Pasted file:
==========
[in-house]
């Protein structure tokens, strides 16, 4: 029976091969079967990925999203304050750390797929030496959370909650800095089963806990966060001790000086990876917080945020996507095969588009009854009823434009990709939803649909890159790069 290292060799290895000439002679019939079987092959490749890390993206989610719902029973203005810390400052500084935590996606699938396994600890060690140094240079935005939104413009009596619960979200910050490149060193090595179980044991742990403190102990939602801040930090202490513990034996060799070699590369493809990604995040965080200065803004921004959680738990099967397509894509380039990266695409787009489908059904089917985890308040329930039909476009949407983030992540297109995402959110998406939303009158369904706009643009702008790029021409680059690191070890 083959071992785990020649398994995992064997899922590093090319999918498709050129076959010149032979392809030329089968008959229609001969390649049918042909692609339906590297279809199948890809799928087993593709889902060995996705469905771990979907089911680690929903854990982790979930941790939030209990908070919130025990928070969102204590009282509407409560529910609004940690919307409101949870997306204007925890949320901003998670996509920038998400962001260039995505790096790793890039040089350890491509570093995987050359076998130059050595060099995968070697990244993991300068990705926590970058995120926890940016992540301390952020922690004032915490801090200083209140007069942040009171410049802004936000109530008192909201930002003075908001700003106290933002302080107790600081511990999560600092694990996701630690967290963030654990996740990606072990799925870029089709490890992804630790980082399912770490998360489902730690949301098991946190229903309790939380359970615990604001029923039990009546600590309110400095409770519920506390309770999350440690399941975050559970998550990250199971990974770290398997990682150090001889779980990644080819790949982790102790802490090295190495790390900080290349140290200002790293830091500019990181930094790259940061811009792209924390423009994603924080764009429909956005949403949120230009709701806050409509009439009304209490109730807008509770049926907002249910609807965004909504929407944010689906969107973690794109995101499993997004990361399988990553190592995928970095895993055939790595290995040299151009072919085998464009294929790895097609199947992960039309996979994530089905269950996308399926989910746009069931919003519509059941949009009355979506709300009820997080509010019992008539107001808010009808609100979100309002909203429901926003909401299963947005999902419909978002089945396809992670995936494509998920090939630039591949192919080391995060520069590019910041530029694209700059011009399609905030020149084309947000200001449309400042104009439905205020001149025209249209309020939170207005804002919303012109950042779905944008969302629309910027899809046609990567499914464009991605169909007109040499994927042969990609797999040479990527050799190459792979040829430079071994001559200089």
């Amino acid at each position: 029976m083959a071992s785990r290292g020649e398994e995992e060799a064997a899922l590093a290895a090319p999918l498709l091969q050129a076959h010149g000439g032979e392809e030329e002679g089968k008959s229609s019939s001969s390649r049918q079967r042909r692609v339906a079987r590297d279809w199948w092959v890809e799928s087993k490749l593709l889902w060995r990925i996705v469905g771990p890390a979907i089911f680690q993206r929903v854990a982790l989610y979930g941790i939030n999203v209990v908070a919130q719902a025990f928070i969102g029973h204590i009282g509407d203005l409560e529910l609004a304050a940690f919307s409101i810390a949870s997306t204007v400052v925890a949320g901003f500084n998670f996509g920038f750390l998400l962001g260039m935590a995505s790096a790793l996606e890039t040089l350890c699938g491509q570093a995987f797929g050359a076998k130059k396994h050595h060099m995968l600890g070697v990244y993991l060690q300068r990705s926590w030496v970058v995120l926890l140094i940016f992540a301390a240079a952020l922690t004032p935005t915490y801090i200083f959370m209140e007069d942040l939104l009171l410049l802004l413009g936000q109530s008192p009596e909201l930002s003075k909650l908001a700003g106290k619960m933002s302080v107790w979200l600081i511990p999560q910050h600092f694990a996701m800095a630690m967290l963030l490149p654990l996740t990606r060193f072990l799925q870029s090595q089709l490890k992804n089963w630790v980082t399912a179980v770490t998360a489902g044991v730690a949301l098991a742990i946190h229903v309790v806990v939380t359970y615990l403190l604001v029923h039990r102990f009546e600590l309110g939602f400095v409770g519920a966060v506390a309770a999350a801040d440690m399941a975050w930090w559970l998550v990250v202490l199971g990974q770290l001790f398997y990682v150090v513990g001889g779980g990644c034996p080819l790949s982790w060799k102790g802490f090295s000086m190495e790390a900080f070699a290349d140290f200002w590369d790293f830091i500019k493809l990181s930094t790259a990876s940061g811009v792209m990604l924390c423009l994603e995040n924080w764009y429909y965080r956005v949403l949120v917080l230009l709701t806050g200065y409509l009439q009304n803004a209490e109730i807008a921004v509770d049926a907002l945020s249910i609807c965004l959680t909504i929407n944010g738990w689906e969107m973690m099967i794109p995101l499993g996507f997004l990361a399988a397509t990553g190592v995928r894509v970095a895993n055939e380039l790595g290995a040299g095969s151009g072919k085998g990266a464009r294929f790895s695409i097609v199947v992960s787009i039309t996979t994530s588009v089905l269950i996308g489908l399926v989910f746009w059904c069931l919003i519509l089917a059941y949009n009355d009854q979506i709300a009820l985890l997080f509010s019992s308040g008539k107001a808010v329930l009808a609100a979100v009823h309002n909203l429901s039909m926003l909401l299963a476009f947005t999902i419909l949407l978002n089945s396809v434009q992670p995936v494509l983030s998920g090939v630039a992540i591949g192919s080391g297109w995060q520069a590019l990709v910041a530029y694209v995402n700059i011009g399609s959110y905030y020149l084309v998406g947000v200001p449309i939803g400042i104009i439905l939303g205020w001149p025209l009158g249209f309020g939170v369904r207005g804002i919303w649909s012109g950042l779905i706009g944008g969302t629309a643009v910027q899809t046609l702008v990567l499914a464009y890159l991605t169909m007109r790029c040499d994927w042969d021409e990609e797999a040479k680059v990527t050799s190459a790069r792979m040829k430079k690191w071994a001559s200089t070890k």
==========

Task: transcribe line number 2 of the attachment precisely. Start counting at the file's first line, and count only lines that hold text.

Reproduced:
């Protein structure tokens, strides 16, 4: 029976091969079967990925999203304050750390797929030496959370909650800095089963806990966060001790000086990876917080945020996507095969588009009854009823434009990709939803649909890159790069 290292060799290895000439002679019939079987092959490749890390993206989610719902029973203005810390400052500084935590996606699938396994600890060690140094240079935005939104413009009596619960979200910050490149060193090595179980044991742990403190102990939602801040930090202490513990034996060799070699590369493809990604995040965080200065803004921004959680738990099967397509894509380039990266695409787009489908059904089917985890308040329930039909476009949407983030992540297109995402959110998406939303009158369904706009643009702008790029021409680059690191070890 083959071992785990020649398994995992064997899922590093090319999918498709050129076959010149032979392809030329089968008959229609001969390649049918042909692609339906590297279809199948890809799928087993593709889902060995996705469905771990979907089911680690929903854990982790979930941790939030209990908070919130025990928070969102204590009282509407409560529910609004940690919307409101949870997306204007925890949320901003998670996509920038998400962001260039995505790096790793890039040089350890491509570093995987050359076998130059050595060099995968070697990244993991300068990705926590970058995120926890940016992540301390952020922690004032915490801090200083209140007069942040009171410049802004936000109530008192909201930002003075908001700003106290933002302080107790600081511990999560600092694990996701630690967290963030654990996740990606072990799925870029089709490890992804630790980082399912770490998360489902730690949301098991946190229903309790939380359970615990604001029923039990009546600590309110400095409770519920506390309770999350440690399941975050559970998550990250199971990974770290398997990682150090001889779980990644080819790949982790102790802490090295190495790390900080290349140290200002790293830091500019990181930094790259940061811009792209924390423009994603924080764009429909956005949403949120230009709701806050409509009439009304209490109730807008509770049926907002249910609807965004909504929407944010689906969107973690794109995101499993997004990361399988990553190592995928970095895993055939790595290995040299151009072919085998464009294929790895097609199947992960039309996979994530089905269950996308399926989910746009069931919003519509059941949009009355979506709300009820997080509010019992008539107001808010009808609100979100309002909203429901926003909401299963947005999902419909978002089945396809992670995936494509998920090939630039591949192919080391995060520069590019910041530029694209700059011009399609905030020149084309947000200001449309400042104009439905205020001149025209249209309020939170207005804002919303012109950042779905944008969302629309910027899809046609990567499914464009991605169909007109040499994927042969990609797999040479990527050799190459792979040829430079071994001559200089």